Riyadh, Asharq Al-Awsat- Last week, I attended an introductory meeting for Alinma Bank, a Saudi bank that is in the process of being established and the capital of which is estimated at 15 billion Saudi Riyals. The chief executive of the bank Abdul Mohsen Al Faris delivered a speech during the meeting in which he focused on the bank’s adherence to the provisions of Islamic law regarding all its transactions so that the goals of Shariah may be realized and so that the bank can distance itself from any kind of Islamic banking that is surrounded by uncertainty. Such uncertainty has become widespread within the industry recently and this was further highlighted by the director of Alinma bank’s Shariah committee Sheikh Abdul Rahman Al Atram.
The truth is that this meeting raised the level of aspiration that I have for Islamic banking as it can go back to achieving its objectives and aims for which it was established in the first place so that through it, the world can see what Islam has to offer in terms of solutions to difficult financial problems. This comes after Islamic banking was seized, in recent years, by those who only view it as a tool to double their profits.
Would those in charge of the bank be able to fulfil their promises and the hopes that are attached to them? The answer, without doubt, is yes.
Nothing can stand before will, which is armed with potential and knowledge as well as patience and trust in God. The Quran says, “I desire nothing but reform so far as I am able, and with none but Allah is the direction of my affair to a right issue; on Him do I rely and to Him do I turn,” (Surat Hud, Verse 88). Good intentions alone do not produce results therefore those in charge of the bank must translate words into action by drafting plans that are based on reality and its variables, in addition to providing the necessary means to success, the most important of which I consider to be the following:
1 – The bringing together of leadership and human cadres that are competent and successful within the circles of Islamic banking even if they have no experience in Islamic banking where competent human cadres bring about success with God’s blessing. Although this polarization is costly whereby there is a lack in human competencies and competition between institutions is intense, the bank, with its material capabilities, would be able to have the best experiences in this field.
2 – The use of the replacement method in dealing with Islamic banking services that are doubted so that there is no use for them after a permissible alternative has been created. This is a wise step where the bank, which is a profitable financial body working in a competitive environment, must take into consideration the interests of the investors so that the experience would not fail.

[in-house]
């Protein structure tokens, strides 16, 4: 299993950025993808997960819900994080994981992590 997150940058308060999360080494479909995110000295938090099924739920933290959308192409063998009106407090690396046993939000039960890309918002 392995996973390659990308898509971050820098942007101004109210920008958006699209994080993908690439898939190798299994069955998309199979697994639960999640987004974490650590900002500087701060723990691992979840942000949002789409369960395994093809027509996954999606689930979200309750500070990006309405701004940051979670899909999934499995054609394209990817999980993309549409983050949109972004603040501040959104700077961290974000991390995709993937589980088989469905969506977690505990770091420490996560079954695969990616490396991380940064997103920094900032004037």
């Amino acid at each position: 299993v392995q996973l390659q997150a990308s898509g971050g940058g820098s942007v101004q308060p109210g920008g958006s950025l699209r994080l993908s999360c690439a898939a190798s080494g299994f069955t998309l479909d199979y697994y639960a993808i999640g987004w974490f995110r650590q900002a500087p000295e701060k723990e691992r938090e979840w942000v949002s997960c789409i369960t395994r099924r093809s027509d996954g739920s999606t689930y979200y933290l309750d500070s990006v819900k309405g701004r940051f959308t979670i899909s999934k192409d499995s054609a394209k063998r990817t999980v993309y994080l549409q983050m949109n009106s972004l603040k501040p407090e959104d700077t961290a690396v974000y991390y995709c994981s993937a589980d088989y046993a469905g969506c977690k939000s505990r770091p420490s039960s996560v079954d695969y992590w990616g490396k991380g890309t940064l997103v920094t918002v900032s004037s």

3 – Establishing a unit for research and development directly related to the chief executive and that consists of an expert team or a so-called ‘think tank’. The task of this team is to create solutions to problems and innovate and develop tools.
4 – Opening channels of communication between the bank and external creators in order to benefit from their thinking and innovations by organizing workshops, discussing problems, offering incentives and maintaining their material and literary rights related to the services and innovations that they offer to the bank.
5 – Investing in technology by establishing strategic partnerships with other pioneering companies in this field to employ technology to serve Islamic banking as I mentioned in a previous article entitled ‘Modern Technology and Islamic Banking.’
6 – Striving towards creating a market to exchange basic commodities within the kingdom of Saudi Arabia through the establishment of companies founded for this purpose in cooperation with the suppliers of basic commodities such as SABIC (Saudi Basic Industries Corporation) ARAMCO, cement and steel companies and silos so that these companies could form the core of a stock market for exchanging commodities.
7 – Seeking to develop tools for assessing the risks entailed in the financial tools that are based on profit and loss sharing. Perhaps the inability to measure risks of these tools that are based on profit and loss sharing is what led Islamic banking to resort to tools such as Murabaha and Muwaraka.
* Lahem al Nasser is an Islamic banking adviser.